Recently, I read, and loved, Gail Honeyman’s Eleanor Oliphant is Completely Fine. It’s uplifting, heartbreaking and downright genius. Eleanor Oliphant’s mind is complex and contradictory: simultaneously full of confusion and certainty, denial and acceptance, darkness and light. She evolves as the novel progresses, and it’s encouraging to see a character with such a distorted view of both life and of herself change in a positive way and confront her past and her fears.
Eleanor Oliphant is a very unreliable narrator. She convinces herself that she is indeed “Completely Fine”. In reality, she’s struggling with the trauma of her past, the burden of being alone with no family, and the pressure of desperately trying to fit in with normal life. She’s a character that we may not relate to, but can empathise with hugely.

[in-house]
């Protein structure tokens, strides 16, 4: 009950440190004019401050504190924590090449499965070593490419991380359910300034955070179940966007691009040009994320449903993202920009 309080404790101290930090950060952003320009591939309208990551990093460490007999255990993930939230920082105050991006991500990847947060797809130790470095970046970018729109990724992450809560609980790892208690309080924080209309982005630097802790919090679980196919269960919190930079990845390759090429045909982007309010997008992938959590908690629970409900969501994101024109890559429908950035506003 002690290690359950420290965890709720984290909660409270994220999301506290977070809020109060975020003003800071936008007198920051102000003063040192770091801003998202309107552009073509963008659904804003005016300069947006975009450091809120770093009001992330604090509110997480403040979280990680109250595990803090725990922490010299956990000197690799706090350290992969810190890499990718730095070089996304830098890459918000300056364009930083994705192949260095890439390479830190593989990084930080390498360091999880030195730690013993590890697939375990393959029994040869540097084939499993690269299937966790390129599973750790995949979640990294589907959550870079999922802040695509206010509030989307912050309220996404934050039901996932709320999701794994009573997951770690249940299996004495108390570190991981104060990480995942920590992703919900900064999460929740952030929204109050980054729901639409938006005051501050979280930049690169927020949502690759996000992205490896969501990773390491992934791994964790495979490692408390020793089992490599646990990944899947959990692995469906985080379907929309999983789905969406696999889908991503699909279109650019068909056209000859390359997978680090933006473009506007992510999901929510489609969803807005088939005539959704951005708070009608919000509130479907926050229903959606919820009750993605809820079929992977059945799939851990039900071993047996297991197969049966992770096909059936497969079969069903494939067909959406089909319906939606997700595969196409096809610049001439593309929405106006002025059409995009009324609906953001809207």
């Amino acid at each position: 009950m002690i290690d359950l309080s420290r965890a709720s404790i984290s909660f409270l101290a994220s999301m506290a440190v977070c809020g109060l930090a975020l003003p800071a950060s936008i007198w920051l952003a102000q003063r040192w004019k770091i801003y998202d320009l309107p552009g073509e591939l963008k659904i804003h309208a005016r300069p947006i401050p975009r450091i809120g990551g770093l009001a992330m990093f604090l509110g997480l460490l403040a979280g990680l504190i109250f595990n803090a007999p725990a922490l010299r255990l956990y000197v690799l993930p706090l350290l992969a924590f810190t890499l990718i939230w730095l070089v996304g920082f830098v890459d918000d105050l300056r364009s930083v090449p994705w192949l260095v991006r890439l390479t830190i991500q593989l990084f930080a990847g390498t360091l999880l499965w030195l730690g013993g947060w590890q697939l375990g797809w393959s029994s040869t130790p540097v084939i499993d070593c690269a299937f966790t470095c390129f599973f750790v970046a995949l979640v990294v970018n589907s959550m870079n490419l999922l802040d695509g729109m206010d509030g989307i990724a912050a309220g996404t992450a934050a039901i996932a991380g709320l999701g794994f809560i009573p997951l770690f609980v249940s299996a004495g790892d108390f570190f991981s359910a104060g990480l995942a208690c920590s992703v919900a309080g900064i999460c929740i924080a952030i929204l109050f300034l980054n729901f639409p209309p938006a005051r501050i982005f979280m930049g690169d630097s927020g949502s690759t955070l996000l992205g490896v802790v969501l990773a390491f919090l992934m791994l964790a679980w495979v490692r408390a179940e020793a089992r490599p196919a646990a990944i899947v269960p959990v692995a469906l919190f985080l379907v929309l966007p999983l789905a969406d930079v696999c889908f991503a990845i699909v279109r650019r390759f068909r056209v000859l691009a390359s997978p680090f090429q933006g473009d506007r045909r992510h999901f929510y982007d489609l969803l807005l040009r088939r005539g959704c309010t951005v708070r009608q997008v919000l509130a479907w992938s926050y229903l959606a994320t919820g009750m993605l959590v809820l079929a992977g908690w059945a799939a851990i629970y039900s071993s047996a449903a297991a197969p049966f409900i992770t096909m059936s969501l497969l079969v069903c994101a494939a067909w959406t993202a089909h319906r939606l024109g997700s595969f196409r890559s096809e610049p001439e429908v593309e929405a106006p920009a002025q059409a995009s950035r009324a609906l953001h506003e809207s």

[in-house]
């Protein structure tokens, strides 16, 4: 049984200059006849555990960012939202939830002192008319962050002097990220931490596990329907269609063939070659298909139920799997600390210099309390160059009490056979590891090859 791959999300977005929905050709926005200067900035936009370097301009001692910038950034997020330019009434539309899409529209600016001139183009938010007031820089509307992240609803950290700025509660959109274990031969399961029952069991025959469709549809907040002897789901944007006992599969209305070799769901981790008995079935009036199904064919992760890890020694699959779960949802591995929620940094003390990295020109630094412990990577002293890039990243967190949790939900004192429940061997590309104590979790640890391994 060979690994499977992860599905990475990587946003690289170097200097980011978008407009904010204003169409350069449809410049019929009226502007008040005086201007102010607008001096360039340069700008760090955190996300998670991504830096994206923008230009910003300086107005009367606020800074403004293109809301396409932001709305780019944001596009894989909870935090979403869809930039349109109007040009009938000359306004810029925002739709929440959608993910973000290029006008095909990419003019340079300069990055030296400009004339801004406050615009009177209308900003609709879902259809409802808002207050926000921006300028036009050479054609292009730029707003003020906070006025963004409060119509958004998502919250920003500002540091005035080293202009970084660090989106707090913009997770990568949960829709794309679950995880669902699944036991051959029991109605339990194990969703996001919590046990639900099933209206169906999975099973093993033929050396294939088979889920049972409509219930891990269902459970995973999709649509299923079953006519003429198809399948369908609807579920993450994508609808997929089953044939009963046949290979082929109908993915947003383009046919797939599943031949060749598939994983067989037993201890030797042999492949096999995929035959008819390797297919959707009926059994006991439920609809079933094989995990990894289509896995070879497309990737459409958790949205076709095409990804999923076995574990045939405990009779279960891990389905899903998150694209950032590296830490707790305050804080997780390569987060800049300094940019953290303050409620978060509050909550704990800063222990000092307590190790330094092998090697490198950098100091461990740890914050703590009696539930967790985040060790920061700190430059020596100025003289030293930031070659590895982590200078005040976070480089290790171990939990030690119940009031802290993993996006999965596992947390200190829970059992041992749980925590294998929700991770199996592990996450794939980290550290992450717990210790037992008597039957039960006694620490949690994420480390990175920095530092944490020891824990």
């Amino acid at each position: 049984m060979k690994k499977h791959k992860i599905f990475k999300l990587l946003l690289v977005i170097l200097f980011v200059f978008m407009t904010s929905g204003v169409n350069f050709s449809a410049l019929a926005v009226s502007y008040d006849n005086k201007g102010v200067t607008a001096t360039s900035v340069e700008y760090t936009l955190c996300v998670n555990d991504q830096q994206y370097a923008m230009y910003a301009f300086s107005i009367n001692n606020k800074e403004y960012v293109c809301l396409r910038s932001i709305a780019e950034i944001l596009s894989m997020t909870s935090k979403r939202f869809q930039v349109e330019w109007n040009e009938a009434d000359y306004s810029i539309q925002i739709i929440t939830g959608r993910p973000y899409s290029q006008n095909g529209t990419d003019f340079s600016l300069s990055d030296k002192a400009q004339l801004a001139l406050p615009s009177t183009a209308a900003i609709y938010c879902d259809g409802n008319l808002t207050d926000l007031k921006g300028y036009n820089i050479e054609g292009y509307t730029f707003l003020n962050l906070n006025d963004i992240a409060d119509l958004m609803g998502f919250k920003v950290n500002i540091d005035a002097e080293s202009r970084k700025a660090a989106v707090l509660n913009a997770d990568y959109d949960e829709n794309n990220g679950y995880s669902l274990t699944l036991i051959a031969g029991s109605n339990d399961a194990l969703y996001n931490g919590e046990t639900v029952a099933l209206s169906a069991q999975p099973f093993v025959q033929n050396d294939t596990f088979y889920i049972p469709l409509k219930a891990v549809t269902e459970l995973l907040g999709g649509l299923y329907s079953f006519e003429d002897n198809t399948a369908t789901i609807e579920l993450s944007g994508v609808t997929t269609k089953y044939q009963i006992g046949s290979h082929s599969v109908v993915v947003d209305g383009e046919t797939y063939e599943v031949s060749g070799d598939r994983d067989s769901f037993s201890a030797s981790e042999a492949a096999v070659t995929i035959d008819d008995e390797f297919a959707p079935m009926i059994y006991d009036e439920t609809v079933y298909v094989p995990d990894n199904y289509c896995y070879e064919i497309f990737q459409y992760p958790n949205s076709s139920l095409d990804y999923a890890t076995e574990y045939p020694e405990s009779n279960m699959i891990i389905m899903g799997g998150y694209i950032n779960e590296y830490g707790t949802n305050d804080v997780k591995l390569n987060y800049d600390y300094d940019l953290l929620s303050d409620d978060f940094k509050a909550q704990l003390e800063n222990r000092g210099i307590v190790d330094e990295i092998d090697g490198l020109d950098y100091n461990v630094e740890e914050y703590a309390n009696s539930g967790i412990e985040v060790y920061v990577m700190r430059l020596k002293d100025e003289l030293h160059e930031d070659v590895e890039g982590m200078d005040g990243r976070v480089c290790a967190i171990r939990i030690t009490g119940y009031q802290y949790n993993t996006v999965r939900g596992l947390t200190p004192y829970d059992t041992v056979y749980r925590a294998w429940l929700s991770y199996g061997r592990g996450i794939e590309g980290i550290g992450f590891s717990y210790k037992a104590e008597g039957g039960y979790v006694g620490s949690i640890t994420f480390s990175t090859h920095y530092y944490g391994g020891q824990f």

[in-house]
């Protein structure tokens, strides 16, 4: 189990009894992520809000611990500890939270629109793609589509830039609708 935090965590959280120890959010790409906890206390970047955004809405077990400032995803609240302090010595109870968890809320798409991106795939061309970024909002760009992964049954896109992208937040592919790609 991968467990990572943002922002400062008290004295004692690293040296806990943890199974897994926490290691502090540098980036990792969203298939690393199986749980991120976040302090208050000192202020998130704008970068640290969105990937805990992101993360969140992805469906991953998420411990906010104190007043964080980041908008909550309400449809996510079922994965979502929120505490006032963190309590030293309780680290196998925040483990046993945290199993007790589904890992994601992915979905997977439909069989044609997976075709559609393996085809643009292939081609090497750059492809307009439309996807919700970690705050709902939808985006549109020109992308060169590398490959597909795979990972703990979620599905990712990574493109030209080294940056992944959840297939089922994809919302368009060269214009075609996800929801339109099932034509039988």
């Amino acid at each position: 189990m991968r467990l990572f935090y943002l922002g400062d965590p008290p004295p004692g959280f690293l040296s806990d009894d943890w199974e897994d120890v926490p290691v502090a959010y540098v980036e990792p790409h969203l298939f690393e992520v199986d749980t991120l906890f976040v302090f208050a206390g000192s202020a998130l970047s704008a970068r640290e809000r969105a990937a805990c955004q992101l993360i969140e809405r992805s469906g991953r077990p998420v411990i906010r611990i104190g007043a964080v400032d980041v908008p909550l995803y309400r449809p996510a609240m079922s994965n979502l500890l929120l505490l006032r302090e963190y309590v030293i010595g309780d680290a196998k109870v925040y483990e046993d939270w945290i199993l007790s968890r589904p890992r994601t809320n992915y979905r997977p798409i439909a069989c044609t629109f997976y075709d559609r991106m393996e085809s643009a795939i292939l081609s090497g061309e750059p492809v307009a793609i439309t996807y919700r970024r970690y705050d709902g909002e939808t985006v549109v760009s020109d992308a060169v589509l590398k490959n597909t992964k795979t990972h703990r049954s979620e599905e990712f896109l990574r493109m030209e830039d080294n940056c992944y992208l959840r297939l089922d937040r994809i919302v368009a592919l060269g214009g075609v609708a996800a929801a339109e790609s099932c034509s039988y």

Eleanor Oliphant is Completely Fine is a novel full of shocking plot twists, especially towards the end. Honeyman spectacularly alters the reader’s viewpoint as she increasingly reveals more of the truth. Each time we find out something about Eleanor’s history, we understand her more, we see a bigger glimpse of why she behaves the way she does. The ending is bittersweet, with Eleanor accepting what she has been through and pledging to move on, but also acknowledging the sad revelation of what has really happened. The reader, like Eleanor, is forced to deal with the truth head-on.
The friendships in the novel are inspiring. There is a lot of love between its pages. Honeyman conveys a strong message: being judgemental gets us nowhere and a little bit of empathy goes a long way. We can learn a lot from that. The most important takeaway, however, is that kindness costs nothing but is worth everything.